Edgar Savisaar: Free public transport for Estonia!

After almost two years, free public transport in Tallinn has proven its sustainability, said Mayor Edgar Savisaar in his speech delivered today at the Local Government Forum in Rakvere.

Savisaar also said that the successful implementation of fare free public transport in the capital has taken us a lot closer to the implementation of free public transport nationwide.

“The necessity of nationwide free public transport hasn’t been questioned for a long time,” said Savisaar, and added that the socioeconomic demand for free public transport in rural areas is actually much bigger than in the capital.

“There is no doubt that the results elsewhere in Estonia would be just as good as in Tallinn,” said Savisaar. “First of all, free public transport is a very strong social dimension – guaranteeing mobility to everyone irrespective of their income and place of residence is critical for the preservation of life in all areas of Estonia.

Secondly, it would give the economy of Estonia a boost. It will benefit entrepreneurs and workers alike, as the area where people search for and accept jobs will increase considerably. Free public transport also makes people move more, especially consumers of local goods and services. It will boost domestic consumption.

And above all, it’s good for the environment of Estonia, as it reduces car traffic. Less wear on roads is good for municipal and state budgets.”

Savisaar said that social and economic issues are the main things that hold back Estonia’s development at present. “Free public transport alone is not almighty, but it is an important tool for furthering life in Estonia,” said Savisaar.

He went on to say that the horror stories that spread in Tallinn at the time when fare free public transport was planned are now fun to remember.

For example, the leader of the Pro Patria and Res Publica Union’s fraction on the city council Toivo Jürgenson said on 19 March 2012: “If fare free public transport will not be implemented on the account of quality, we can assume that in all likelihood, it will make buses, trolleys and trams sparse in the city.   Today’s Tallinn is not financially or structurally ready to provide a service of such magnitude as public transport, which costs more than 50 million euros a year, completely free of charge. We all know that there are no free lunches.”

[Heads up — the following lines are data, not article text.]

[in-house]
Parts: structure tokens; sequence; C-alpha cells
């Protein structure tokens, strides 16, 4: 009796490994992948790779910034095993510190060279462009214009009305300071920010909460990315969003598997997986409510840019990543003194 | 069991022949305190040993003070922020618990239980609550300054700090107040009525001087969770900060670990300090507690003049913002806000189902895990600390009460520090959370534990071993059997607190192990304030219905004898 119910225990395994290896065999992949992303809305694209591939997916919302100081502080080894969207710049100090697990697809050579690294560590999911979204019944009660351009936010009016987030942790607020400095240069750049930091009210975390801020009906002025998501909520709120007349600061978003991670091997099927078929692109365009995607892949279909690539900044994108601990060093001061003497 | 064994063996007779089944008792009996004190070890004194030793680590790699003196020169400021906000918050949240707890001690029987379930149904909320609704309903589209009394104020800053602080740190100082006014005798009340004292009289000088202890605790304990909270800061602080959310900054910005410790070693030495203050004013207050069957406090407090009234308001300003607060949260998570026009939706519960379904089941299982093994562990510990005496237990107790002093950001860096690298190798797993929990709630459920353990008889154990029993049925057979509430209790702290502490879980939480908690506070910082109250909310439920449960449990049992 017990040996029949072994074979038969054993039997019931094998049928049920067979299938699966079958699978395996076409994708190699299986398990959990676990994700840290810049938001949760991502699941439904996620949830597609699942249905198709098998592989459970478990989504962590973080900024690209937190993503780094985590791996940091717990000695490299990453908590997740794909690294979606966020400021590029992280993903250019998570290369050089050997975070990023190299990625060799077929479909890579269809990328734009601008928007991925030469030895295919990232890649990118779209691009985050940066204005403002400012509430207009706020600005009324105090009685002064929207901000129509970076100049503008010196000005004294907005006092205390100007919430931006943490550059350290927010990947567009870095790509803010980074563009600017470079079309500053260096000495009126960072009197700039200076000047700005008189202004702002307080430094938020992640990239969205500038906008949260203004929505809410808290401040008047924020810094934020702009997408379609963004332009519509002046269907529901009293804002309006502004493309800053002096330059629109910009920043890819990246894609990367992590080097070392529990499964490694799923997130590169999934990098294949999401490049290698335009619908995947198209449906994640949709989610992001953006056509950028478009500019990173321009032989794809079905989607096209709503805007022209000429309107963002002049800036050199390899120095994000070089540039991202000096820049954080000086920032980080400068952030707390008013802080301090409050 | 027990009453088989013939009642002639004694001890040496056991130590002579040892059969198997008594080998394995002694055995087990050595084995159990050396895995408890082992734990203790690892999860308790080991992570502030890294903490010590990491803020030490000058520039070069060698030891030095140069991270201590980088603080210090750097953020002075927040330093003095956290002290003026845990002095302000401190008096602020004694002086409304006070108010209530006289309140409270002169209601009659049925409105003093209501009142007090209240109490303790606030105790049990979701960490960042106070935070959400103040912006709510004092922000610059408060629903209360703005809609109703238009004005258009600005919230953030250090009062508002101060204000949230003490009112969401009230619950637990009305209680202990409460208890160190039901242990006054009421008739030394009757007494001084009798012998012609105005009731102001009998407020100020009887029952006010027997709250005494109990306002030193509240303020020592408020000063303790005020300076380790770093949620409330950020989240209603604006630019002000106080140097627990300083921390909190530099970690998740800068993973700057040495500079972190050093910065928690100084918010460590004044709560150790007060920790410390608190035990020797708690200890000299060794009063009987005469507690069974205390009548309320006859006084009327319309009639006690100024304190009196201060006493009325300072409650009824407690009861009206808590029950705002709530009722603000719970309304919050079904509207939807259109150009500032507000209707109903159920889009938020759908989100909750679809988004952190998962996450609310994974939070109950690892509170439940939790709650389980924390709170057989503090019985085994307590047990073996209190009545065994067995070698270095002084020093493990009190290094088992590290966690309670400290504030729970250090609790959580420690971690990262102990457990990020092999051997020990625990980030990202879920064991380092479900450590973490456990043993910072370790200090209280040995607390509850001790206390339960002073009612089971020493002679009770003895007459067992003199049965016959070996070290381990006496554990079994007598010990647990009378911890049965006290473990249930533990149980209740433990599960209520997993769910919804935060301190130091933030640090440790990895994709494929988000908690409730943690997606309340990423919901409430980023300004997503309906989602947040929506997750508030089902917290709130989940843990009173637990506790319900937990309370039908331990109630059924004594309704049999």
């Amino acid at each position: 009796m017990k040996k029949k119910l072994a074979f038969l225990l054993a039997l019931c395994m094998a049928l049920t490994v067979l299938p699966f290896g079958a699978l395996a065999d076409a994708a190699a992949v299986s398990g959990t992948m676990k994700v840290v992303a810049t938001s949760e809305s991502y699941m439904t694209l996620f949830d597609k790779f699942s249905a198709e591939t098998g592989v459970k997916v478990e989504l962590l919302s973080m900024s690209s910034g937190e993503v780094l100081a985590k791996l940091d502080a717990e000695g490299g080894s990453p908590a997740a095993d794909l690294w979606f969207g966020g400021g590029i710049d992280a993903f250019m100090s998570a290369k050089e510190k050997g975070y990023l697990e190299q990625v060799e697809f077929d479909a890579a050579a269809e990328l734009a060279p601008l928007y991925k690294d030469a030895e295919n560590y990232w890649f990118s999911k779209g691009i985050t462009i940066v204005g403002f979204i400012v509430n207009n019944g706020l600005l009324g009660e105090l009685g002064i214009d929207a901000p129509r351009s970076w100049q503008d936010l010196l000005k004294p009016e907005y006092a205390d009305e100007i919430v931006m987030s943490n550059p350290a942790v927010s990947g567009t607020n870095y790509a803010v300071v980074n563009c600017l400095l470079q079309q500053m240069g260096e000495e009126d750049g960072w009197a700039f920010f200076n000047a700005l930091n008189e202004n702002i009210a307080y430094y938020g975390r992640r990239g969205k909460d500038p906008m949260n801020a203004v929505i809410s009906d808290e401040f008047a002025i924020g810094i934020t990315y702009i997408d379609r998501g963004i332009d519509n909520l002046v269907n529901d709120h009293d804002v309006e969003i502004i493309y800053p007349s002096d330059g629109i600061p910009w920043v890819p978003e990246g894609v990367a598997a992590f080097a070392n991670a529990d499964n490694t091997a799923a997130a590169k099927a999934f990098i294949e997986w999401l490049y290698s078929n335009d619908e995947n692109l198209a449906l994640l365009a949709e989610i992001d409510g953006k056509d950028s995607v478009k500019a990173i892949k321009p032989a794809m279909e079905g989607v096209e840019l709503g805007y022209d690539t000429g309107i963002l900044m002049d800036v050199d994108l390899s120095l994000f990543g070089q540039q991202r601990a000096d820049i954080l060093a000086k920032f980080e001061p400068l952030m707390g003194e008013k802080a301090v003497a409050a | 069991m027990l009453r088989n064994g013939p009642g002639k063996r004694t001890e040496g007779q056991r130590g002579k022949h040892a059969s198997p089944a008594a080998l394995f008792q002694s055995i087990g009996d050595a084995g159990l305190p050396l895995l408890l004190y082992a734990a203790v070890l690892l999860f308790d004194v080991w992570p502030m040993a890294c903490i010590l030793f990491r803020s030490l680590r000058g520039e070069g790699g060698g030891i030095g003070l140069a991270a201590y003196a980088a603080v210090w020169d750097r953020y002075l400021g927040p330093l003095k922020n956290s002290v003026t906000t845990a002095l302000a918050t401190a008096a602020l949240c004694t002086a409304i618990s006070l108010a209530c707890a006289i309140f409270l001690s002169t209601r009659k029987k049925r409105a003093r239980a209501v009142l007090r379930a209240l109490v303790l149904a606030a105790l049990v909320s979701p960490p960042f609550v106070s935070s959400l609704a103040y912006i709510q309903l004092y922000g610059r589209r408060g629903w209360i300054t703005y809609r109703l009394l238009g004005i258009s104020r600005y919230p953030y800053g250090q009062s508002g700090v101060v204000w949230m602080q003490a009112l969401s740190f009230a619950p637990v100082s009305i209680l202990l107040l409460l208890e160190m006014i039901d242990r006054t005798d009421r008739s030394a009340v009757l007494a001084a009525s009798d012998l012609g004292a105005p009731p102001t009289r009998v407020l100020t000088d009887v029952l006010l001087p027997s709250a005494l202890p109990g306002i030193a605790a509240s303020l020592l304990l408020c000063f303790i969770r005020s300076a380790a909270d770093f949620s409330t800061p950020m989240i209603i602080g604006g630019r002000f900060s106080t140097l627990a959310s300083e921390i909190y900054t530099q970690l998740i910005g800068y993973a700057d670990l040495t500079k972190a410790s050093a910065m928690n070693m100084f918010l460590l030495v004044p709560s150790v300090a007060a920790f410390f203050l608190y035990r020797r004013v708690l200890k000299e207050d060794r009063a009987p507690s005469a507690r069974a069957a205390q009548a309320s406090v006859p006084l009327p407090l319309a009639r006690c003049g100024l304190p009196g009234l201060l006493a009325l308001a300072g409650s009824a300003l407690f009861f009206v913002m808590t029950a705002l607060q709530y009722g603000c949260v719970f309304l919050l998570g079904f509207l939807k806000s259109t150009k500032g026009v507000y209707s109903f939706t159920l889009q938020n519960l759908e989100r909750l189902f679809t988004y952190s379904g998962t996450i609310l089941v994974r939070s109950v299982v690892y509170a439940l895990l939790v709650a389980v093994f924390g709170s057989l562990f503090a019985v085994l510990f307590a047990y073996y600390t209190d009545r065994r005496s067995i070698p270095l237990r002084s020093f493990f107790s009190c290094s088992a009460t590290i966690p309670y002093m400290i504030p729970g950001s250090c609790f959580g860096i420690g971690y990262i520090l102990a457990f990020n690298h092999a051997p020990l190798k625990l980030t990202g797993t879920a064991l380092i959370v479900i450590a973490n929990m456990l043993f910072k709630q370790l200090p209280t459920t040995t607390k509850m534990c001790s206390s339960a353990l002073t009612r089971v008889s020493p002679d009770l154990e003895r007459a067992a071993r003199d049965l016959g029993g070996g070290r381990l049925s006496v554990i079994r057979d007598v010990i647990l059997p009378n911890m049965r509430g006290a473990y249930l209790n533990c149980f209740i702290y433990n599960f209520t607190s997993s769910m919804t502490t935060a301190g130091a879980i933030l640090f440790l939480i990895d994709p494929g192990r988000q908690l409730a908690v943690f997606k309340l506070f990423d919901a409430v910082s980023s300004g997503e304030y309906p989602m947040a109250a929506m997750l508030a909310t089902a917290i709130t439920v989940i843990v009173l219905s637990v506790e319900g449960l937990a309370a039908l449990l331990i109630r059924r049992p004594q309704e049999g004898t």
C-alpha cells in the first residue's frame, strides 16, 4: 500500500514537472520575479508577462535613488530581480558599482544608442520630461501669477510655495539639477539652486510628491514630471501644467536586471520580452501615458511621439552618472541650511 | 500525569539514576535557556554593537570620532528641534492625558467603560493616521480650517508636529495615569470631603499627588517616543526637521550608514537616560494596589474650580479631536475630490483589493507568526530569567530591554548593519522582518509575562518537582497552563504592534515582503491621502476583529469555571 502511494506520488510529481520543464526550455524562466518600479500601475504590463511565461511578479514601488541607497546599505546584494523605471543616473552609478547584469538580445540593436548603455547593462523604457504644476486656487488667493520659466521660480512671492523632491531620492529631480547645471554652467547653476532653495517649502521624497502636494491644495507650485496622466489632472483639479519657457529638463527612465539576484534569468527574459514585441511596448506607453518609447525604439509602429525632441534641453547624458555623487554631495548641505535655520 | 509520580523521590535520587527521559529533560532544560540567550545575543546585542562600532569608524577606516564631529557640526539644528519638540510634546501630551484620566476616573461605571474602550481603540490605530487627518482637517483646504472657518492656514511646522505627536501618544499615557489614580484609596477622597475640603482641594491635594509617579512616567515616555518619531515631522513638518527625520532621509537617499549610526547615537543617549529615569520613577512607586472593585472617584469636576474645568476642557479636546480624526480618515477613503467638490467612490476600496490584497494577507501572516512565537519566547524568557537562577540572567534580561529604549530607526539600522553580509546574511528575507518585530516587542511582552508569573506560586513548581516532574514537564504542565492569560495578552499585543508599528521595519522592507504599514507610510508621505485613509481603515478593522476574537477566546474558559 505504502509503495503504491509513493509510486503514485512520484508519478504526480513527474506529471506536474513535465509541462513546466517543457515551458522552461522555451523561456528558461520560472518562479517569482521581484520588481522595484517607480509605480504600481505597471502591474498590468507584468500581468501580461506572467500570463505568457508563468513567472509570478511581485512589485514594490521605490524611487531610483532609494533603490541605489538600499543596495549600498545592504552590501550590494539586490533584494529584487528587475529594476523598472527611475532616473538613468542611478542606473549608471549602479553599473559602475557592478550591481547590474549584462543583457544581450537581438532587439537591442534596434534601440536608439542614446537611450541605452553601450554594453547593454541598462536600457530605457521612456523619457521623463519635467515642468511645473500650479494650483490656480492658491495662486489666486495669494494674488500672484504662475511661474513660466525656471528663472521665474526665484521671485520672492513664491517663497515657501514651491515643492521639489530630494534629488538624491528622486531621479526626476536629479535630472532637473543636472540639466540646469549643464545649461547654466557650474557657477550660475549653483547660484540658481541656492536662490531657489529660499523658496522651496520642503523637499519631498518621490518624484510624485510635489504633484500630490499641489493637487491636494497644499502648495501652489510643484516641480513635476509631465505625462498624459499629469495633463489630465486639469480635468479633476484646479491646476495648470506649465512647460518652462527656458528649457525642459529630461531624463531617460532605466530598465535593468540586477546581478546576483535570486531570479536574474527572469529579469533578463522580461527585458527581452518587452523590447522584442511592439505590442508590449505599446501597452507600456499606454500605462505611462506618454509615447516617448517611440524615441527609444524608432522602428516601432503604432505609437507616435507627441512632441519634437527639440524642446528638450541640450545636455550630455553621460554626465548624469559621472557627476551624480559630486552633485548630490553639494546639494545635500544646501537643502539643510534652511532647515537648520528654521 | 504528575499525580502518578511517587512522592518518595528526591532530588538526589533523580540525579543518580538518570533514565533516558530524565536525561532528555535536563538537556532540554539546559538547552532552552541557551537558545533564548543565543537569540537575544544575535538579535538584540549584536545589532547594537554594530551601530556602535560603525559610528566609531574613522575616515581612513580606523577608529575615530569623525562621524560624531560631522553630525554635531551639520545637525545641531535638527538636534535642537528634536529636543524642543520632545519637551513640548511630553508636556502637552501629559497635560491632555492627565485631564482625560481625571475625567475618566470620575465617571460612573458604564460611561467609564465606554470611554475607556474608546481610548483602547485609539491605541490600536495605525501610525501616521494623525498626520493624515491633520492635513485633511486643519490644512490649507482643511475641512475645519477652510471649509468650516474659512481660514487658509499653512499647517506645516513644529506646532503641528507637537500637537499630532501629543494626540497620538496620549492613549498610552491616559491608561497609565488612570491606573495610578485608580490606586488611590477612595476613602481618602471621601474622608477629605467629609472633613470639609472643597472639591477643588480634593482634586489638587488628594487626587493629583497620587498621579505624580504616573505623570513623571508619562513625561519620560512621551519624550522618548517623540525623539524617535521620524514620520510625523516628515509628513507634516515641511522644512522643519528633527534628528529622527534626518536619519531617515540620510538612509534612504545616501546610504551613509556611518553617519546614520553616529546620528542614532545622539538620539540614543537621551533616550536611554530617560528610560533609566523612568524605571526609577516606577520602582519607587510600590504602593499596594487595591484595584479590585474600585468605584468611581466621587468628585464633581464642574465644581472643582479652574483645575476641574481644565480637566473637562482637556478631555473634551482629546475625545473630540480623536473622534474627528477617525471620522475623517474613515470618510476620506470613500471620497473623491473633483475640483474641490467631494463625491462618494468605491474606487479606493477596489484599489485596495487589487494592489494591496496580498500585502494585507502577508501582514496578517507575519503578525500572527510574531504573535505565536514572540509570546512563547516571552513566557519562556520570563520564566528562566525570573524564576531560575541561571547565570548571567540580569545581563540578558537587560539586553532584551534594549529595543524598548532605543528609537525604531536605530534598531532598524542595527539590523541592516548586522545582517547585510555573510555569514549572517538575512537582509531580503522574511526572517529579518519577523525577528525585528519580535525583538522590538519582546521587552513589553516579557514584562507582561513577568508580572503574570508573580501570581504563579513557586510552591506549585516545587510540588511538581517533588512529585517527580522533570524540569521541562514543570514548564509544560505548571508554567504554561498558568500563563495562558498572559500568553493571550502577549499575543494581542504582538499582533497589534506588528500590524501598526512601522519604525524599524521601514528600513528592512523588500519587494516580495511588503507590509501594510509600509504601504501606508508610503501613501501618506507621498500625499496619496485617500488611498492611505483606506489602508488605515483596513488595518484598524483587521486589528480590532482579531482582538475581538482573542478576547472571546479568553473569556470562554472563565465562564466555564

Savisaar emphasised that people’s satisfaction with the quality of public transport has actually increased. “Even the recent survey commissioned by the Ministry of the Interior indicates that 68% of the citizens of Tallinn find that the public transport service and its quality have improved. In Estonia as a whole, only 41% of people have the same opinion.”

It’s a myth that fare free public transport means a decrease in quality, added Savisaar. “We’ve proven that the implementation of free public transport has actually helped us improve the quality of the service,” emphasised Savisaar. “However, the quality of the service keeps deteriorating in the rest of Estonia, where people still have to pay for public transport.”

Savisaar also recalled that a chink in the armour of the firmly negative attitude of the right wing government towards free public transport appeared when former Finance Minister Jürgen Ligi said the following on the ETV show Foorum on 30 January 2013: “Fare free public transport has been unexpectedly successful, it’s easier to move around and people want to use public transport more. I had no faith in it, but perhaps it’s not too high a price to pay and maybe it’s even reasonable.”

Savisaar claimed that the implementation of free public transport on Estonian county lines is only a question of will.

The position of the social democrats has been ever more vague – the always eloquent members of this party haven’t done anything towards free public transport since becoming part of the government. “At present, the Centre Party is the only one that would actually implement it nationwide.”

Savisaar acknowledge the courageous local authorities that have already done something towards the implementation of free public transport – Keila Town and Keila Municipality, winter capital Otepää. The implementation of fare free public transport has also been repeatedly discussed in our summer capital Pärnu.

“The fares currently collected on county routes should be covered by the state, for whom it would only be an insignificant extra expense,” said Savisaar. “At present, it’s difficult to justify the ca. 75 percent subsidy of public transport. There is only one way to characterise the situation where coaches that receive such large subsidies still travel half-empty, because many people don’t have money for the fares – it’s a blatant waste of the taxpayer’s money.”

Savisaar added with regret that so for, the Government of the Republic has tried to obstruct the implementation of free public transport instead of supporting it. When the town of Haapsalu, which is governed by a coalition of the Centre Party and the Reform Party, started planning free public transport, Juhan Parts of the Pro Patria and Res Publica Union, who was a minister at the time, threatened to deprive the town of any public transport subsidies paid by the state. “Funnily enough, it was the Pro Patria and Res Publica Union that promised fare free public transport before the local elections in Tartu and Viljandi,” said Savisaar to illustrate the hypocrisy of the party in question.

Savisaar added that nationwide free public transport would increase the world’s awareness of Estonia more than any Welcome to Estonia campaign.

“Nationwide fare free public transport is in the interest of the survival of our country and people,” emphasised Savisaar.